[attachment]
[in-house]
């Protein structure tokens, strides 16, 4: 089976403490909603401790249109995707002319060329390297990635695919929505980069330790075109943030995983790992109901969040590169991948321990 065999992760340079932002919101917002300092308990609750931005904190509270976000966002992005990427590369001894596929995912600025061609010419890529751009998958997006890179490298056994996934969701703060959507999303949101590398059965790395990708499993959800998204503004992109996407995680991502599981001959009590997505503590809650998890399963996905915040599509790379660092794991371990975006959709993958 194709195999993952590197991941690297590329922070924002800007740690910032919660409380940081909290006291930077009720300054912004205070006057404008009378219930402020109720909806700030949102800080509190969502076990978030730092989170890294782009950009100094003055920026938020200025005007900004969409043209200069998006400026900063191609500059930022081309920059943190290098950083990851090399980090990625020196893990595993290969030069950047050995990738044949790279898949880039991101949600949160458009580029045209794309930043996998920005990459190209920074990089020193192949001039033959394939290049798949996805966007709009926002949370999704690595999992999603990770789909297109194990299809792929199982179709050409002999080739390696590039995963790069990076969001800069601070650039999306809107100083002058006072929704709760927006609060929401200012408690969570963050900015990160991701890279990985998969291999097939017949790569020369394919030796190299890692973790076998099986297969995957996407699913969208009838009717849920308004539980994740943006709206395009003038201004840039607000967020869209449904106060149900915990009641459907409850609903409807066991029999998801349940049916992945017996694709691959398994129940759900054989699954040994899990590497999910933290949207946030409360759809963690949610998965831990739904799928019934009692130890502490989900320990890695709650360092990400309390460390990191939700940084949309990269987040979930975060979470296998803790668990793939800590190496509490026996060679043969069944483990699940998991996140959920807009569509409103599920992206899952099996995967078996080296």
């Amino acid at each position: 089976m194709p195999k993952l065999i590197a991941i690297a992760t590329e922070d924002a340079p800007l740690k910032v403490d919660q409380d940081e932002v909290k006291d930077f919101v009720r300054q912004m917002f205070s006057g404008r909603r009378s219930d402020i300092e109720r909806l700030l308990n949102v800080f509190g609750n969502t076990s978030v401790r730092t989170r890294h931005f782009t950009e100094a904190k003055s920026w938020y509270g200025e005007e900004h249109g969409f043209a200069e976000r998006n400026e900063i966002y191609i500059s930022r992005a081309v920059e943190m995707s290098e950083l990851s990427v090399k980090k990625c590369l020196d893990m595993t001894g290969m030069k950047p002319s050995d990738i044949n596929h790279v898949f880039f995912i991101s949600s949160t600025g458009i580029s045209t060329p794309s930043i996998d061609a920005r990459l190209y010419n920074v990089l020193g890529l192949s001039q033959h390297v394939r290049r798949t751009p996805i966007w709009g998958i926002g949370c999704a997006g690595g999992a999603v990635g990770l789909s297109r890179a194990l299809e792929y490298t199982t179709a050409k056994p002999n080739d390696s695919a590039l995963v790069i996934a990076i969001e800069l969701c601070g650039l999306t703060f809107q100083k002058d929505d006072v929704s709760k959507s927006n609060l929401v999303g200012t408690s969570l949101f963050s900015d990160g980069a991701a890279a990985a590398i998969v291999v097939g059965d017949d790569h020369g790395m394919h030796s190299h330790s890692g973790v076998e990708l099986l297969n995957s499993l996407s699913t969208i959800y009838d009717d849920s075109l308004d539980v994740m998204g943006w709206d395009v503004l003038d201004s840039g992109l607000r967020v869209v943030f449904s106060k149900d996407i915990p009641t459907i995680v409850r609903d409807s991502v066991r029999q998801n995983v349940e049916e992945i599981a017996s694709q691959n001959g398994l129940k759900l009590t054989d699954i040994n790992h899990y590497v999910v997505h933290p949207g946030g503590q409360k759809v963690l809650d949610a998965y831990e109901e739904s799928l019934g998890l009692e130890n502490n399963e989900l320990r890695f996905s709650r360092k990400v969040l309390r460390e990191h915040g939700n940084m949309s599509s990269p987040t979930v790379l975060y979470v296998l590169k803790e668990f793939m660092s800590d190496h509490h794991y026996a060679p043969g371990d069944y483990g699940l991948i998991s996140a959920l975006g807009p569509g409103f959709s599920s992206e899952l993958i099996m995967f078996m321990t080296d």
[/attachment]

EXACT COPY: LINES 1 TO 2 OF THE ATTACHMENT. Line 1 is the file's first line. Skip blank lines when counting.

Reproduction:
[in-house]
């Protein structure tokens, strides 16, 4: 089976403490909603401790249109995707002319060329390297990635695919929505980069330790075109943030995983790992109901969040590169991948321990 065999992760340079932002919101917002300092308990609750931005904190509270976000966002992005990427590369001894596929995912600025061609010419890529751009998958997006890179490298056994996934969701703060959507999303949101590398059965790395990708499993959800998204503004992109996407995680991502599981001959009590997505503590809650998890399963996905915040599509790379660092794991371990975006959709993958 194709195999993952590197991941690297590329922070924002800007740690910032919660409380940081909290006291930077009720300054912004205070006057404008009378219930402020109720909806700030949102800080509190969502076990978030730092989170890294782009950009100094003055920026938020200025005007900004969409043209200069998006400026900063191609500059930022081309920059943190290098950083990851090399980090990625020196893990595993290969030069950047050995990738044949790279898949880039991101949600949160458009580029045209794309930043996998920005990459190209920074990089020193192949001039033959394939290049798949996805966007709009926002949370999704690595999992999603990770789909297109194990299809792929199982179709050409002999080739390696590039995963790069990076969001800069601070650039999306809107100083002058006072929704709760927006609060929401200012408690969570963050900015990160991701890279990985998969291999097939017949790569020369394919030796190299890692973790076998099986297969995957996407699913969208009838009717849920308004539980994740943006709206395009003038201004840039607000967020869209449904106060149900915990009641459907409850609903409807066991029999998801349940049916992945017996694709691959398994129940759900054989699954040994899990590497999910933290949207946030409360759809963690949610998965831990739904799928019934009692130890502490989900320990890695709650360092990400309390460390990191939700940084949309990269987040979930975060979470296998803790668990793939800590190496509490026996060679043969069944483990699940998991996140959920807009569509409103599920992206899952099996995967078996080296």